Investigators track new leads in Lake Oconee killings

lfabian@macon.comMay 20, 2014 


Putnam County Sheriff Howard Sills conducts a press conference in the lobby of the sheriff's office Friday evening.


In the days following the discovery of Shirley Dermond’s body Friday in Lake Oconee, investigators have been homing in on the water.

But Putnam County Sheriff Howard Sills said surveillance videos from around the lake might not provide the clues he needs to find the person who clobbered the 87-year-old woman in the head and identify the murder weapon, which was not a knife or gun.

Her 88-year-old husband, Russell, might have suffered a similar fatal injury, but his head has not been found.

Shortly after Russell Dermond’s decapitated body was discovered in the couple’s garage in the Great Waters community, Sills got his hands on all the surveillance images from local stores, neighboring homes and businesses on the lake.

“I’m virtually certain that it would be a miracle if any of those cameras displayed a boat’s identification number,” Sills said.

Two weeks after neighbors discovered Russell Dermond’s body May 6, a team of law enforcement officers is tracking new leads generated from interviewing more than 215 people Sunday.

Sills set up a meeting that evening to brief residents in the gated community about the status of the investigation and to dispel rumors that are complicating the case.

After Sills answered questions for about 30 minutes, it was his turn to do the asking.

With the help of the Georgia Sheriff’s Association, Sills assembled 35 sheriff’s investigators from multiple counties, including Laurens, Jones, Jasper, Morgan and Newton.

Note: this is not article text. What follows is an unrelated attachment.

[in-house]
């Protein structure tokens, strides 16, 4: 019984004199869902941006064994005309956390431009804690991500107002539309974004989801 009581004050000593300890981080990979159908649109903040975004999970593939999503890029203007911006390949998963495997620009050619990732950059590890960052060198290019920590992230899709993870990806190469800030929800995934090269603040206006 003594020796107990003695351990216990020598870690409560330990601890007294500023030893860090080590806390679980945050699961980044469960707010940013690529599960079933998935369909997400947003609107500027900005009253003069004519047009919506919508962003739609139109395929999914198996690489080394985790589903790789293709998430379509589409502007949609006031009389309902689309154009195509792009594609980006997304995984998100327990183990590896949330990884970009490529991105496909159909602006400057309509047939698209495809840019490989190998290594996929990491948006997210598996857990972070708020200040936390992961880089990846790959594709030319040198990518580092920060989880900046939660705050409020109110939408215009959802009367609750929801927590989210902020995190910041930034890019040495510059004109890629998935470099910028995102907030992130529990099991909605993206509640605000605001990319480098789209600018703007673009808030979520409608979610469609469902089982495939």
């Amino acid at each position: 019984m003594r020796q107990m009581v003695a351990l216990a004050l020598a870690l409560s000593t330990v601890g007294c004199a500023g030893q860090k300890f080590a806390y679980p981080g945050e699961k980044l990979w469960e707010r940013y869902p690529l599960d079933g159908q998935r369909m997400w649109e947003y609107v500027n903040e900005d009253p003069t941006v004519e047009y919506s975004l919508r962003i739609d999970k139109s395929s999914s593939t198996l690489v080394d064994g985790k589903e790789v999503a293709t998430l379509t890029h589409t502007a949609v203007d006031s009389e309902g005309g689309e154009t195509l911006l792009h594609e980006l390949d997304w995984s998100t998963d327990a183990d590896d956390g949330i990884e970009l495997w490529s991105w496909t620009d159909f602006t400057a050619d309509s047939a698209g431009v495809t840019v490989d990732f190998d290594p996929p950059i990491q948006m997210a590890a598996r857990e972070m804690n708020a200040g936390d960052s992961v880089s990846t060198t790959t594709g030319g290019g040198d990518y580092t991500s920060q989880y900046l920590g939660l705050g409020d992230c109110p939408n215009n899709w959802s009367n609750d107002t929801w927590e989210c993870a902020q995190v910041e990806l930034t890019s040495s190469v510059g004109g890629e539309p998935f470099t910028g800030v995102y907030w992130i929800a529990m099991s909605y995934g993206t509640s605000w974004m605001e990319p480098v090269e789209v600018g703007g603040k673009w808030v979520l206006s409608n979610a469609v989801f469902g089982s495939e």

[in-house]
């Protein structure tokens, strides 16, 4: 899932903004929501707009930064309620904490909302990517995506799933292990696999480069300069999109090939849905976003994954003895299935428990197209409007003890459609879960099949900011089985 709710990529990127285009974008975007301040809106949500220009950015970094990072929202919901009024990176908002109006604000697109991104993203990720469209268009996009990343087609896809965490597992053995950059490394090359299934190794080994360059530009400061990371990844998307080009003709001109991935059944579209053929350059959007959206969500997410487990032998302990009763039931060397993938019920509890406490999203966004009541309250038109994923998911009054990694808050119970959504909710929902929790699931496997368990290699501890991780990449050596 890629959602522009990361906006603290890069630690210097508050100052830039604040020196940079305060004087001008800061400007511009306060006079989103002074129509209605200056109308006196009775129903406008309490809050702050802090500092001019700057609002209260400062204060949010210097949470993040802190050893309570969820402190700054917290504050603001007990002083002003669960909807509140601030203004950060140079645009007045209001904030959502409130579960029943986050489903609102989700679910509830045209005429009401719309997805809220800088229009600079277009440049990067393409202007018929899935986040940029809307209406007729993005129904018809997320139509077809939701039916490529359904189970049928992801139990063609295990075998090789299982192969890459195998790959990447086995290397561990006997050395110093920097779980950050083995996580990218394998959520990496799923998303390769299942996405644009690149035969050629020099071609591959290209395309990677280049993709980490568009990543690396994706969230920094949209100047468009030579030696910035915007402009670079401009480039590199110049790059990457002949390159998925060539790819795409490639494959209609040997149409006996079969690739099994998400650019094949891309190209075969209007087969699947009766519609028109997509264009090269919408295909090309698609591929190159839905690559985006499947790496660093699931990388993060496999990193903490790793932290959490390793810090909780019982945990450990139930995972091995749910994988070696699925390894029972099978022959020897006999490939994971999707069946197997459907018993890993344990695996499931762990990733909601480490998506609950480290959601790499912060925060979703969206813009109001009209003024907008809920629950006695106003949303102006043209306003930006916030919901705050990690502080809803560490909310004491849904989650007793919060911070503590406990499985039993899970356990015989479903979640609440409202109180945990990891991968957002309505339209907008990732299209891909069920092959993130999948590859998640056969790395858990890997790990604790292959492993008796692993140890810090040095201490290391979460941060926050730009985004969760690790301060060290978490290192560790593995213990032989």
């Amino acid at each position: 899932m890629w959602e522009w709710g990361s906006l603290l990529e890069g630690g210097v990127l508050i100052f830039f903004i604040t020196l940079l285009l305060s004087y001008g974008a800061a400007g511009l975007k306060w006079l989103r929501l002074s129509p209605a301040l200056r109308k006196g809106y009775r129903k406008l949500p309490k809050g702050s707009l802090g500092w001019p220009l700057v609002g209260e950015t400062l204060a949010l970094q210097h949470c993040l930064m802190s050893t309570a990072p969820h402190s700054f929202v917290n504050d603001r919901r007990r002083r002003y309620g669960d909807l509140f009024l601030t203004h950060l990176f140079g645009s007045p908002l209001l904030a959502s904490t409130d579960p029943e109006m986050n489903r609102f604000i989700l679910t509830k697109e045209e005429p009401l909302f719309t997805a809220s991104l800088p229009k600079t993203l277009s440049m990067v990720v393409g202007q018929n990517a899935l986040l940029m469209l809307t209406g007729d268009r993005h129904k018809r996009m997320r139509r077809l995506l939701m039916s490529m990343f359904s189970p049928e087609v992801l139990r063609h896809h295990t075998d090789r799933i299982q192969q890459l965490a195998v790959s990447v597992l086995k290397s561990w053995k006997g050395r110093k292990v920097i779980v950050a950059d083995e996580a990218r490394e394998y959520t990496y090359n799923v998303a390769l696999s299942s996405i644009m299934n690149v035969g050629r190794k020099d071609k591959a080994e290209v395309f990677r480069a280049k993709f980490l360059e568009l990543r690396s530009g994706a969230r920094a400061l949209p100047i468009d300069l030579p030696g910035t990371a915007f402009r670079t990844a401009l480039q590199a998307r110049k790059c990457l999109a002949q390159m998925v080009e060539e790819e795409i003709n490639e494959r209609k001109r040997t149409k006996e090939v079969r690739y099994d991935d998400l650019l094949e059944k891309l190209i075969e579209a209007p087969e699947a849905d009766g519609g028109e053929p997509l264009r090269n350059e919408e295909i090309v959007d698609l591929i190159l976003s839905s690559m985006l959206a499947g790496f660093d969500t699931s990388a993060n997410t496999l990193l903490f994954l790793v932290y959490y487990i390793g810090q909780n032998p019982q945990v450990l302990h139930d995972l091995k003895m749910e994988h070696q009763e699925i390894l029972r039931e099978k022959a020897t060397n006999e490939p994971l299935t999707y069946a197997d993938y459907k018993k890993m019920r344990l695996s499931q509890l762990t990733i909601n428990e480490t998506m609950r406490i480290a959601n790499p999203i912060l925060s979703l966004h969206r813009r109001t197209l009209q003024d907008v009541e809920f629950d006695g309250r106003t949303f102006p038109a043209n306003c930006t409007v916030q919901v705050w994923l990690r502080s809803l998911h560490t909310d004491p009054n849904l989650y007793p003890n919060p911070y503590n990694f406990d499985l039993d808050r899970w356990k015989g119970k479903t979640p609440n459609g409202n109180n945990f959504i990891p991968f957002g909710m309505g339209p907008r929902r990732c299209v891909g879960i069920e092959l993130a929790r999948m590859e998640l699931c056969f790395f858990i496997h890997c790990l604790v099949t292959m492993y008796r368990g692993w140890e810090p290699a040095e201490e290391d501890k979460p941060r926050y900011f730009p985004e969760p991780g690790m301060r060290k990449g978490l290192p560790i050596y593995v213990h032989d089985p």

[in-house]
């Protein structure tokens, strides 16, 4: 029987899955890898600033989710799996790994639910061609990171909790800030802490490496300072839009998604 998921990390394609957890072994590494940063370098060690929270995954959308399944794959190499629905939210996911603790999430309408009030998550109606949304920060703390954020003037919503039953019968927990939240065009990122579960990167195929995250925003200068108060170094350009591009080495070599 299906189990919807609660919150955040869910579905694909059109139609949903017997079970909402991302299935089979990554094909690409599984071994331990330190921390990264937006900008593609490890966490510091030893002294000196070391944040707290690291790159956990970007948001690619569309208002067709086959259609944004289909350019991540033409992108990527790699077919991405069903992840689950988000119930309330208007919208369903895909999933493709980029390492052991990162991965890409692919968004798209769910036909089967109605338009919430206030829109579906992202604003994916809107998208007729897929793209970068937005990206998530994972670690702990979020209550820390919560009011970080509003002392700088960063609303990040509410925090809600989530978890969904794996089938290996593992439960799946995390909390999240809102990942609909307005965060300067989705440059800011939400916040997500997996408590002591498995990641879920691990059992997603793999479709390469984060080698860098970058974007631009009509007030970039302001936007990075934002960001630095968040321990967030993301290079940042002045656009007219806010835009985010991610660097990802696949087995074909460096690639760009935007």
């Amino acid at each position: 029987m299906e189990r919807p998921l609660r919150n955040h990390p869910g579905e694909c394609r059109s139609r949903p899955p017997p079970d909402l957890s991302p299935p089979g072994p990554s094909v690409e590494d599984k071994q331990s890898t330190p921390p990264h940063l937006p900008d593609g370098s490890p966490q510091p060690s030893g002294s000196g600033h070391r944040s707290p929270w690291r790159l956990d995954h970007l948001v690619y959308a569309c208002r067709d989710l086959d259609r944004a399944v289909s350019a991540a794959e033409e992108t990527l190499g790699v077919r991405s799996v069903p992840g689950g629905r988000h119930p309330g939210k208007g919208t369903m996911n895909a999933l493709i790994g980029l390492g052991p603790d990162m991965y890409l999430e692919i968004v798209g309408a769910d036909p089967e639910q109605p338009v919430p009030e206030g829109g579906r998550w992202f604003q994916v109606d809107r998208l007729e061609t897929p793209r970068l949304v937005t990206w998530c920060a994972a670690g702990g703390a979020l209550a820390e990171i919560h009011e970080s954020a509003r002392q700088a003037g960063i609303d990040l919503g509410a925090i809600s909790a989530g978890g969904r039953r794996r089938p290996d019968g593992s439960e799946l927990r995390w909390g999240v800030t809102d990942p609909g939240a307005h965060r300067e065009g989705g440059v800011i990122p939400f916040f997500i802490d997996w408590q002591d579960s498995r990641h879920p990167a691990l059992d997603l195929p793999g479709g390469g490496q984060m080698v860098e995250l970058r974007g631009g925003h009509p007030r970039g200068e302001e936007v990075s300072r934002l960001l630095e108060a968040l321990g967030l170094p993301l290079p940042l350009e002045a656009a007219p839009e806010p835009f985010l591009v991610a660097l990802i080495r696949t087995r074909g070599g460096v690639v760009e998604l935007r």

Nearly two dozen FBI investigators also joined Sills’ staff to question neighbors about the Dermonds and events leading up to their deaths.

They put together a 28-page questionnaire of everything law enforcement wanted to know about the retired couple’s habits and to elicit any other clues that could lead to a suspect.

In about three hours, the team was able to cover a lot of ground in a neighborhood of 599 parcels, Sills said.

Investigators are now combing through responses and tracking down any leads and following up with other neighbors who were not at Sunday’s meeting.

“I know who didn’t come, and I know who left early,” Sills said. “As I’ve said, everybody’s a suspect besides me, because I know where I was.”

The Georgia Department of Natural Resources called off search boats early this week, but it’s not clear whether they will resume looking for evidence if nothing else surfaces.

The sheriff said he was not going to request additional water searches.

In the meantime, Sills said the lack of strong leads does not mean investigators are not still looking.

“We’re frantically still investigating just as damn hard as we can go,” he said.

Information from The Telegraph archives was used in this report.

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